Our brilliant teacher last week, Dr. Carla Works, told a story that reminded me of something else I suspect about the afterlife.  I believe that the distorted experience we have of this creation has limited our ability to understand what God will be able to do with us and the creation.  Like, now we have five senses - maybe then we will have ten?  Now we see "through a glass darkly," but then we will see clearly.

Dr. Works told a story from Radiolab (which is a fantastic public radio program) about how certain people have additional cones in our eyes that enable us to see more colors than others.  She also mentioned how in the ancient world, the color blue was not a concept.  Last week I saw the musical Matilda with my aunt and uncle, and the lead character sings something like, "what if what I see as red is not what someone else sees as red at all?"

The mantis shrimp has 12 sets of cones in their eyes, enabling them to see four times as many colors as the average human.

What if being risen with healing is like having the capacity to see every single color, when now we only see a few?  How can we even imagine what it could be like?  We have little bitty glimpses, every now and again, of what God's Kingdom looks like.

Tuesday, January 12, 2016

Kill your darlings

I'm in the midst of writing a very important, emotional letter.  I actually don't know if this letter will ever be read by anyone but me, but that's sort of beside the point right now.  It's one of those painful, liberating pieces of writing that really lays out my emotional landscape.  I'm lucky that the person to whom this letter is addressed is someone who knows me well, and feels safe.

But what keeps coming back to me, as I write a little and then draft (creative writing workshop habits die hard!), is that pithy phrase tossed around in my workshop days:  "kill your darlings," said William Faulkner (of all people!!  He had some pretty intense darlings.  Remind me to tell you sometime how I feel like I married into a family from a Faulkner novel).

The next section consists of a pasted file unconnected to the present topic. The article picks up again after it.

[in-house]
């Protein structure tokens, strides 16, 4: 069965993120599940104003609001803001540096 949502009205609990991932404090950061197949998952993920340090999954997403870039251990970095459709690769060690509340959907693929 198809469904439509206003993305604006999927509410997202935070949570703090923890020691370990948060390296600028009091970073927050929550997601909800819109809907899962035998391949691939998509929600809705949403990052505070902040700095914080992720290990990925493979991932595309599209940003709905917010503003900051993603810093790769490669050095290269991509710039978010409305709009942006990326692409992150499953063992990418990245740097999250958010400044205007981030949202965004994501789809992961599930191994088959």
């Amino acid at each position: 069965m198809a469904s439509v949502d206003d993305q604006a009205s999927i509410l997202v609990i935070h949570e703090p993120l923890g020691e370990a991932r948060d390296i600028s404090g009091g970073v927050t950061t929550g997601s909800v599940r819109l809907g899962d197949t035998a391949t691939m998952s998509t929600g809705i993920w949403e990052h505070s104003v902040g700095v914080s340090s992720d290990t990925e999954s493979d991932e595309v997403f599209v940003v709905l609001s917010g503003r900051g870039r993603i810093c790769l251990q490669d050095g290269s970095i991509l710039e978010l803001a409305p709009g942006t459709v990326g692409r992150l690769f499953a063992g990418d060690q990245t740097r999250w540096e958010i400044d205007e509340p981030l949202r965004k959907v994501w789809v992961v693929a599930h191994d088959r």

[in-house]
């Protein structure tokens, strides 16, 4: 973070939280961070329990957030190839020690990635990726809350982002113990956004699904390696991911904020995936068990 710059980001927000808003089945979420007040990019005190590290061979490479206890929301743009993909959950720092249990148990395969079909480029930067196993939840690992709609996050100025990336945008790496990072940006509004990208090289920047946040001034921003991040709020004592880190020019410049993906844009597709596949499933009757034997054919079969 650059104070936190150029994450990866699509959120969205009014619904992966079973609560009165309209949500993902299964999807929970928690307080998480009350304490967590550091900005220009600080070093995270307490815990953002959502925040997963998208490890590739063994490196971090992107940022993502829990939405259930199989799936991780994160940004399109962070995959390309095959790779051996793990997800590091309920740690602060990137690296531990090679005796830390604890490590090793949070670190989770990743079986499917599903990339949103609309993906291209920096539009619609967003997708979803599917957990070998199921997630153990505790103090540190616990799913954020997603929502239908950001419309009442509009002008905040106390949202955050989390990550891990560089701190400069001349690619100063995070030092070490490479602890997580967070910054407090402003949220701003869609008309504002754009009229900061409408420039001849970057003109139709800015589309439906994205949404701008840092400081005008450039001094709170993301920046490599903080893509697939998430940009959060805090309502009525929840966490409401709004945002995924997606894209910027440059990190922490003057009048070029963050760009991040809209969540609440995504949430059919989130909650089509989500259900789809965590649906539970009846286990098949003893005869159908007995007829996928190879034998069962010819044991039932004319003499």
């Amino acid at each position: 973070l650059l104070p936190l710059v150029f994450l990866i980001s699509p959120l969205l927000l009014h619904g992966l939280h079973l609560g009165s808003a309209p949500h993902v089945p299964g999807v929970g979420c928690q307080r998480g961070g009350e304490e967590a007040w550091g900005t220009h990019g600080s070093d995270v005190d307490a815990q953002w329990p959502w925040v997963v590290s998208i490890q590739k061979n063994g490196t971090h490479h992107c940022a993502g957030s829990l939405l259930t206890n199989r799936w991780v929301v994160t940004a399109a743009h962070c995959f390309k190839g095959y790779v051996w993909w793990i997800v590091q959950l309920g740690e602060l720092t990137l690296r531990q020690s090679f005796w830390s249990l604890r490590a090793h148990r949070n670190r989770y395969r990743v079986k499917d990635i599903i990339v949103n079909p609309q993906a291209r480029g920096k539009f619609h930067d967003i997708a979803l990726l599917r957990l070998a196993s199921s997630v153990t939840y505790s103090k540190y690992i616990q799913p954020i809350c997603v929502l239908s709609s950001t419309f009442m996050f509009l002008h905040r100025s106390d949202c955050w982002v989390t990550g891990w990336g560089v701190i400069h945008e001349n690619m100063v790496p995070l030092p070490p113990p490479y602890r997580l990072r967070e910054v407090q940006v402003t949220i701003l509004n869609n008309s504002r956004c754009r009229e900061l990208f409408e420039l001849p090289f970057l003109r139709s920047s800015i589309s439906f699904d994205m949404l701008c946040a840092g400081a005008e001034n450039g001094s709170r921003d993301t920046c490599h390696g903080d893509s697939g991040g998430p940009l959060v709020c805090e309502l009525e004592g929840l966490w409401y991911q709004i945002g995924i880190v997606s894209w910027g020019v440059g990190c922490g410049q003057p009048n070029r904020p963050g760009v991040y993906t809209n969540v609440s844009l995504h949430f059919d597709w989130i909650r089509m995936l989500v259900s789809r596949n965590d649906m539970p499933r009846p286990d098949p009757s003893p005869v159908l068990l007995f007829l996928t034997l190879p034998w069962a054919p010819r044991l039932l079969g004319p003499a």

"Kill your darlings," meaning:  if you are too attached to a phrase, too infatuated with your choice of words, too sweet on your syntax - it's become too precious, and it must be killed.  "Kill your darlings":  get right to the heart of what you love, and see what that love says about you, rather than about your object of love.

We are in a week-long class about God's redemption of the fallen nature of the world, with Walter Wink as a basis.  I feel like we could study Wink for a year, just on his own.  What a man.  But one thing I love is that Wink insists that we must resist the lure of mimetic rivalry.  This is just a super-fancy way of saying:  I shoudnl't react with violence just because the world may be violent to me.  Rather, he says that evil in the world may actually have value for us, because it shows us what parts of ourselves are still in need of redemption and resurrection.

"Kill your darlings":  if you feel especially hurt by someone's actions or words, think about what this says about you, rather than about them.  If some part of you has become too precious, if you're holding on to it too tightly, it probably means that it must be surrendered to the redemptive power of God.

So, who even knows about my letter?  At this point, the whole thing is basically a darling and it may just have to be burned in its entirety.  But perhaps the process of writing it was the really valuable exercise for me.